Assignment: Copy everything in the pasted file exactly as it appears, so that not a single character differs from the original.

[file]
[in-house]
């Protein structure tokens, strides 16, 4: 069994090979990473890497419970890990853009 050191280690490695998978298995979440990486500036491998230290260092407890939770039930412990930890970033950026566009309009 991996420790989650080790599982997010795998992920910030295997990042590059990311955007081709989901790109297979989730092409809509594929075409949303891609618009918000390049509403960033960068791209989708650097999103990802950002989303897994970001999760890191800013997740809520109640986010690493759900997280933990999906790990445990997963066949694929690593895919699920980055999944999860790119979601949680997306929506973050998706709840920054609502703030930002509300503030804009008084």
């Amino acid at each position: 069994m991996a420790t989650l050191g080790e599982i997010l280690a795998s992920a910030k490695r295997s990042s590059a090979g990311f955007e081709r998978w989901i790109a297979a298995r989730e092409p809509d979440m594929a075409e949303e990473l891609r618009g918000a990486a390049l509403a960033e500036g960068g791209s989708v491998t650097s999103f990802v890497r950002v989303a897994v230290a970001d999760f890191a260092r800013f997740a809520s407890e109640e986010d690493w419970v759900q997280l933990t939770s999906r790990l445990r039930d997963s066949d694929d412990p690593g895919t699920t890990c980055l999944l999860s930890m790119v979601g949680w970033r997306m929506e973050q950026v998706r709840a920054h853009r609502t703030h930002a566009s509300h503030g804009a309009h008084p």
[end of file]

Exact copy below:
[in-house]
């Protein structure tokens, strides 16, 4: 069994090979990473890497419970890990853009 050191280690490695998978298995979440990486500036491998230290260092407890939770039930412990930890970033950026566009309009 991996420790989650080790599982997010795998992920910030295997990042590059990311955007081709989901790109297979989730092409809509594929075409949303891609618009918000390049509403960033960068791209989708650097999103990802950002989303897994970001999760890191800013997740809520109640986010690493759900997280933990999906790990445990997963066949694929690593895919699920980055999944999860790119979601949680997306929506973050998706709840920054609502703030930002509300503030804009008084």
């Amino acid at each position: 069994m991996a420790t989650l050191g080790e599982i997010l280690a795998s992920a910030k490695r295997s990042s590059a090979g990311f955007e081709r998978w989901i790109a297979a298995r989730e092409p809509d979440m594929a075409e949303e990473l891609r618009g918000a990486a390049l509403a960033e500036g960068g791209s989708v491998t650097s999103f990802v890497r950002v989303a897994v230290a970001d999760f890191a260092r800013f997740a809520s407890e109640e986010d690493w419970v759900q997280l933990t939770s999906r790990l445990r039930d997963s066949d694929d412990p690593g895919t699920t890990c980055l999944l999860s930890m790119v979601g949680w970033r997306m929506e973050q950026v998706r709840a920054h853009r609502t703030h930002a566009s509300h503030g804009a309009h008084p």